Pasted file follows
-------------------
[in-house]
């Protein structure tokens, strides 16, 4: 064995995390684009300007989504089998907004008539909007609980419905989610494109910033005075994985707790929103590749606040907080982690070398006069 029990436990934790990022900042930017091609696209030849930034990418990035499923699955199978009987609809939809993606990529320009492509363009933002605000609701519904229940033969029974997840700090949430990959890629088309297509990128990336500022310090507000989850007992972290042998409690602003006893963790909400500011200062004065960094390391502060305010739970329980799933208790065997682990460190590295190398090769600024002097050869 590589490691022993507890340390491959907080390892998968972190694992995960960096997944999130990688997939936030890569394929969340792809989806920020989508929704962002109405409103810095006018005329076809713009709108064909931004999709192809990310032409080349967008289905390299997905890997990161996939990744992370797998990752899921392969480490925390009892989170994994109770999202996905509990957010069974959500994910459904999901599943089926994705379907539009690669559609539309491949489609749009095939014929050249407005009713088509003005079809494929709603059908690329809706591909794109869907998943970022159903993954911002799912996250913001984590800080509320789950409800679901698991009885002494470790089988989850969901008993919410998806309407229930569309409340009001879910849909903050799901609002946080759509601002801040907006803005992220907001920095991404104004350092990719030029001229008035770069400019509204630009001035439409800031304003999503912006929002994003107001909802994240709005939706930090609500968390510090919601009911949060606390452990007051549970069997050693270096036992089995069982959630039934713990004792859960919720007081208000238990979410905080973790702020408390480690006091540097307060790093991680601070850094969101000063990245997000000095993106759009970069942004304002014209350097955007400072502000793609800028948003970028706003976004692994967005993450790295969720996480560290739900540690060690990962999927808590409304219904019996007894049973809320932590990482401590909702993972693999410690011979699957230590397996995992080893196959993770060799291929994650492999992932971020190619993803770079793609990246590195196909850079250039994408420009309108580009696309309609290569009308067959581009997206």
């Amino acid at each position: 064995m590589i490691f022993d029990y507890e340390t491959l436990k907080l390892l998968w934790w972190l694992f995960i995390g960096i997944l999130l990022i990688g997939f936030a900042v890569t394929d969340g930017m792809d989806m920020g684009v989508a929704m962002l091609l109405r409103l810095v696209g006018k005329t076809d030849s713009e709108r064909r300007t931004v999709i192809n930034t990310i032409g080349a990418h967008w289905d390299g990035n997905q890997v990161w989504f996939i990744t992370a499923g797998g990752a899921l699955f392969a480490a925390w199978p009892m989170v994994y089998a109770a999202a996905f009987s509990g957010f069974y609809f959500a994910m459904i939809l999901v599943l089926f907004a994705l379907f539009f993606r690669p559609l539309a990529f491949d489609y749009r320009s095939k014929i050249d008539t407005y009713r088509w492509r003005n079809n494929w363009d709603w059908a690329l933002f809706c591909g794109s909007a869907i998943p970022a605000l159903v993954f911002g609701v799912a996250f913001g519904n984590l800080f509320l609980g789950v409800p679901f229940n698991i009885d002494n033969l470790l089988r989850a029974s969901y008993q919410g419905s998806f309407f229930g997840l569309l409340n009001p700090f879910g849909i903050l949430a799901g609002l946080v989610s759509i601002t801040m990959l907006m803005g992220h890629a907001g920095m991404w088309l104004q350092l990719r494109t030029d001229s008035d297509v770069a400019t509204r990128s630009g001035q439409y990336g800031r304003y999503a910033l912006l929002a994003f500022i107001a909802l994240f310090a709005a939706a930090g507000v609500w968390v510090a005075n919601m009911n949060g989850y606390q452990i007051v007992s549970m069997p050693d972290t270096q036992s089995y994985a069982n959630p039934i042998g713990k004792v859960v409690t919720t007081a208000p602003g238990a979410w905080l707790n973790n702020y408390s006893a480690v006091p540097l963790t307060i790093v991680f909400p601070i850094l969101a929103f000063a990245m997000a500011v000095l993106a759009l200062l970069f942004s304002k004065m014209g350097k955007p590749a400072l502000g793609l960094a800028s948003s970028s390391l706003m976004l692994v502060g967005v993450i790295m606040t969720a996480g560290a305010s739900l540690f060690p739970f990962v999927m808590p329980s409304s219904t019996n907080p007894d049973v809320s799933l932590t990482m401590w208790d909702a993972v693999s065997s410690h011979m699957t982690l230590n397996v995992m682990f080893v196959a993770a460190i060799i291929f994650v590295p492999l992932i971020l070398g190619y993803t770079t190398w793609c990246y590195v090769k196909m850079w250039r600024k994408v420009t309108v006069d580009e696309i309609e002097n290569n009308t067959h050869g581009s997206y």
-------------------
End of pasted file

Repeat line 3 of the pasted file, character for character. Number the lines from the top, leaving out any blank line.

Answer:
């Amino acid at each position: 064995m590589i490691f022993d029990y507890e340390t491959l436990k907080l390892l998968w934790w972190l694992f995960i995390g960096i997944l999130l990022i990688g997939f936030a900042v890569t394929d969340g930017m792809d989806m920020g684009v989508a929704m962002l091609l109405r409103l810095v696209g006018k005329t076809d030849s713009e709108r064909r300007t931004v999709i192809n930034t990310i032409g080349a990418h967008w289905d390299g990035n997905q890997v990161w989504f996939i990744t992370a499923g797998g990752a899921l699955f392969a480490a925390w199978p009892m989170v994994y089998a109770a999202a996905f009987s509990g957010f069974y609809f959500a994910m459904i939809l999901v599943l089926f907004a994705l379907f539009f993606r690669p559609l539309a990529f491949d489609y749009r320009s095939k014929i050249d008539t407005y009713r088509w492509r003005n079809n494929w363009d709603w059908a690329l933002f809706c591909g794109s909007a869907i998943p970022a605000l159903v993954f911002g609701v799912a996250f913001g519904n984590l800080f509320l609980g789950v409800p679901f229940n698991i009885d002494n033969l470790l089988r989850a029974s969901y008993q919410g419905s998806f309407f229930g997840l569309l409340n009001p700090f879910g849909i903050l949430a799901g609002l946080v989610s759509i601002t801040m990959l907006m803005g992220h890629a907001g920095m991404w088309l104004q350092l990719r494109t030029d001229s008035d297509v770069a400019t509204r990128s630009g001035q439409y990336g800031r304003y999503a910033l912006l929002a994003f500022i107001a909802l994240f310090a709005a939706a930090g507000v609500w968390v510090a005075n919601m009911n949060g989850y606390q452990i007051v007992s549970m069997p050693d972290t270096q036992s089995y994985a069982n959630p039934i042998g713990k004792v859960v409690t919720t007081a208000p602003g238990a979410w905080l707790n973790n702020y408390s006893a480690v006091p540097l963790t307060i790093v991680f909400p601070i850094l969101a929103f000063a990245m997000a500011v000095l993106a759009l200062l970069f942004s304002k004065m014209g350097k955007p590749a400072l502000g793609l960094a800028s948003s970028s390391l706003m976004l692994v502060g967005v993450i790295m606040t969720a996480g560290a305010s739900l540690f060690p739970f990962v999927m808590p329980s409304s219904t019996n907080p007894d049973v809320s799933l932590t990482m401590w208790d909702a993972v693999s065997s410690h011979m699957t982690l230590n397996v995992m682990f080893v196959a993770a460190i060799i291929f994650v590295p492999l992932i971020l070398g190619y993803t770079t190398w793609c990246y590195v090769k196909m850079w250039r600024k994408v420009t309108v006069d580009e696309i309609e002097n290569n009308t067959h050869g581009s997206y």